Since we are in urgent need for novel antibiotics, we constructed two different c-di-AMP reporter systems which would allow the screening for compounds affecting c-di-AMP biofunction. One system was based on the c-di-AMP-binding transcriptional repressor DarR. In our system, DarR controlled the expression of the reporter gene GFP. E. coli cells transformed with a vector harboring the DarR reporter system exhibited no green fluorescence compared to cells transformed with a control plasmid lacking the DarR expression unit. This data indicated that DarR seems to be expressed and active as a repressor in E. coli. Even in the absence of c-di-AMP, DarR was likely to bind the DarR operator strongly and repressed GFP expression almost completely. Under these conditions, an intermediate GFP expression level would be more suitable for our purpose to screen for novel antibiotics. Such an intermediate expression level of GFP in the absence of c-di-AMP might be reached in two ways: For instance, one could try a promoter for DarR even weaker than the current one. A more successful approach might be directed mutagenesis of the DarR operator to reduce the binding affinity of DarR to this DNA sequence.

Regarding the alternative reporter system involving the c-di-AMP-responsive ydaO riboswitch, optimization is needed, as well. The results obtained from fluorescence microscopy showed that the riboswitch reporter construct is expressed in E. coli though the native Bacillus promoter and Bacillus RBS were employed. Hence, E. coli seems to be able to use these elements. The strong CFP fluorescence of the E. coli cells even suggests a strong promoter activity. The high transcript levels that might be caused by this strong promoter could account for the observed ineffectiveness of exogenously applied c-di-AMP: There might be more riboswitch than c-di-AMP to bind to. Consequently, one could try to increase the c-di-AMP amounts. Alternatively, one could fuse the riboswitch biobrick BBa_K1045005 to a weaker promoter to reduce the mRNA levels. Another possibility might be to switch to low-copy plasmids for expression of the reporter system. If despite reduced transcript levels, c-di-AMP has no effect on the riboswitch reporter system, E. coli might be unable to take up c-di-AMP. Yet, this would not put an end to the construction of a screening system for antibiotics targeting c-di-AMP. It has been reported, that B. subtilis is able to take up c-di-AMP (Oppenheimer-Shaaman et al., 2011). Thus, one could put more effort in unraveling the ways by which B. subtilis and other bacteria take up c-di-AMP. This knowledge might allow the engineering of E. coli regarding c-di-AMP uptake. In parallel to this time-consuming approach, one could try to synthesize c-di-AMP in vivo by expressing diadenylate cyclases in E. coli cells containing an optimized c-di-AMP reporter system. Using DACs of different activity, the output of the reporter system could be characterized. Finally, having a well characterized c-di-AMP reporter system combined with a DAC, it is possible to screen in vivo for antibiotics interfering not only with the function of the essential signaling nucleotide c-di-AMP, but also for its essential biosynthesis enzyme, the DAC.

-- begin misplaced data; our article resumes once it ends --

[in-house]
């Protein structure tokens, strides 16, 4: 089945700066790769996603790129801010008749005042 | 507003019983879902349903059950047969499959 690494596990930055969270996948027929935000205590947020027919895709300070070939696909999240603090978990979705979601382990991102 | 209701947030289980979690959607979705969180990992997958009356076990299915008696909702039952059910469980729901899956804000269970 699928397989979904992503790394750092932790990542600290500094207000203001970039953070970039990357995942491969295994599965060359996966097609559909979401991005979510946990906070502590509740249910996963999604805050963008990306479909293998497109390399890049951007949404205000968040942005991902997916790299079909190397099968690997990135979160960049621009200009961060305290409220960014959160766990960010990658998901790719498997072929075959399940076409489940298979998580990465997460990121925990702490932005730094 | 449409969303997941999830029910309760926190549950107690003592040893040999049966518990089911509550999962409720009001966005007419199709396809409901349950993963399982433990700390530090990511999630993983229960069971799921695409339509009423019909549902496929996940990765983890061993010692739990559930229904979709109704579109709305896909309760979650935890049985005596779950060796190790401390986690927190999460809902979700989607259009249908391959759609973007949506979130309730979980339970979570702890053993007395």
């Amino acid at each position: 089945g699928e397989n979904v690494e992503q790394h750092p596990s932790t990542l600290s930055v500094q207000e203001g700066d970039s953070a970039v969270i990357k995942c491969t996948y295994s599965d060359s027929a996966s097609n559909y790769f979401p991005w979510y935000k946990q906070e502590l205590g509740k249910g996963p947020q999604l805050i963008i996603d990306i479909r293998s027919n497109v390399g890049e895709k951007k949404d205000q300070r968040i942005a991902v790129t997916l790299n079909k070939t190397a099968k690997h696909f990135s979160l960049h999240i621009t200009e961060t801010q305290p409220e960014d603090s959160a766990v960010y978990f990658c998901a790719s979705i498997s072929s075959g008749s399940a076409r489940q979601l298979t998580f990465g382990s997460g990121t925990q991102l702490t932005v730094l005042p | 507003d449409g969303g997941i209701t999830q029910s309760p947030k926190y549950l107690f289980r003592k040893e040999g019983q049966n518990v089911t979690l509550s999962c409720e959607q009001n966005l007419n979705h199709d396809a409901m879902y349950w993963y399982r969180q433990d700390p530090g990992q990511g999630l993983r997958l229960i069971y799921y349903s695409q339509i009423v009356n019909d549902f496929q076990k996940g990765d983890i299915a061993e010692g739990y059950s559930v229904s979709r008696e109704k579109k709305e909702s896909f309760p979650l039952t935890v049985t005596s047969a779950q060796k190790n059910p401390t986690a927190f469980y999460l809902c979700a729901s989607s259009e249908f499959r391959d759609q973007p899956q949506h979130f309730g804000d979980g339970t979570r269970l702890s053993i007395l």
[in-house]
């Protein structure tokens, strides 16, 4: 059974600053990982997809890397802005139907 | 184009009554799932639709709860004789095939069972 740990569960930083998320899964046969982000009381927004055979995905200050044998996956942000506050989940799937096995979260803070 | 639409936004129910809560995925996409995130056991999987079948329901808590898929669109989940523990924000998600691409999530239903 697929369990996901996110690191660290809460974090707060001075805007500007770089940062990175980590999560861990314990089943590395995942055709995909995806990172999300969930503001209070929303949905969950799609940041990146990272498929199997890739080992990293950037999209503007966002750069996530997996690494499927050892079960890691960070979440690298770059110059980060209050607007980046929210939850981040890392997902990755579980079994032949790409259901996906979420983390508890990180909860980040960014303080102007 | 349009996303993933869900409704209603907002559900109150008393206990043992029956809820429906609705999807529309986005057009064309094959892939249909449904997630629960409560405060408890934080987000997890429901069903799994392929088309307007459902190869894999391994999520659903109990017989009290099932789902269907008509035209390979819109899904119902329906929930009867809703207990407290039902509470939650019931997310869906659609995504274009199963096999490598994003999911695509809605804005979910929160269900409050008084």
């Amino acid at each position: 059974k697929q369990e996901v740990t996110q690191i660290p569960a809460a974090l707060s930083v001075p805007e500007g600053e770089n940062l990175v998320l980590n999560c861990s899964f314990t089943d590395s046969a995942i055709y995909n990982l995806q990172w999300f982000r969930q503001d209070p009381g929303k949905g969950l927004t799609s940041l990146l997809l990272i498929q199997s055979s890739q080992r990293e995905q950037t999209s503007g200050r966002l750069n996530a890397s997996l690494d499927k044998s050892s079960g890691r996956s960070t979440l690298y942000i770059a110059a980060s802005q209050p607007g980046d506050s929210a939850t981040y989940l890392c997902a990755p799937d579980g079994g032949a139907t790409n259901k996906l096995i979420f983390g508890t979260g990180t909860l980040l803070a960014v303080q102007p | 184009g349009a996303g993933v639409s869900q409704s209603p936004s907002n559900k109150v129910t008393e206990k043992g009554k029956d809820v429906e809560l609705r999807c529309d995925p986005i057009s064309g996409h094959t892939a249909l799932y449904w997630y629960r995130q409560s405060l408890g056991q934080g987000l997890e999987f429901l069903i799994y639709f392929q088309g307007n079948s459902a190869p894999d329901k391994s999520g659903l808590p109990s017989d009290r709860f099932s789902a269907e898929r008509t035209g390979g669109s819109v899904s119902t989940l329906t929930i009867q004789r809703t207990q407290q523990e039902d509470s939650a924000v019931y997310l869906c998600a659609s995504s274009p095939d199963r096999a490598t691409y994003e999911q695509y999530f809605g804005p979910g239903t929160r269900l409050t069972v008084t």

Yaara Oppenheimer-Shaanan, Ezequiel Wexselblatt, Jehoshua Katzhendler, Eylon Yavin & Sigal Ben-Yehuda (2011) “c-di-AMP reports DNA integrity during sporulation in Bacillus subtilis”, EMBO reports Vol. 12, No. 6, pp. 594-601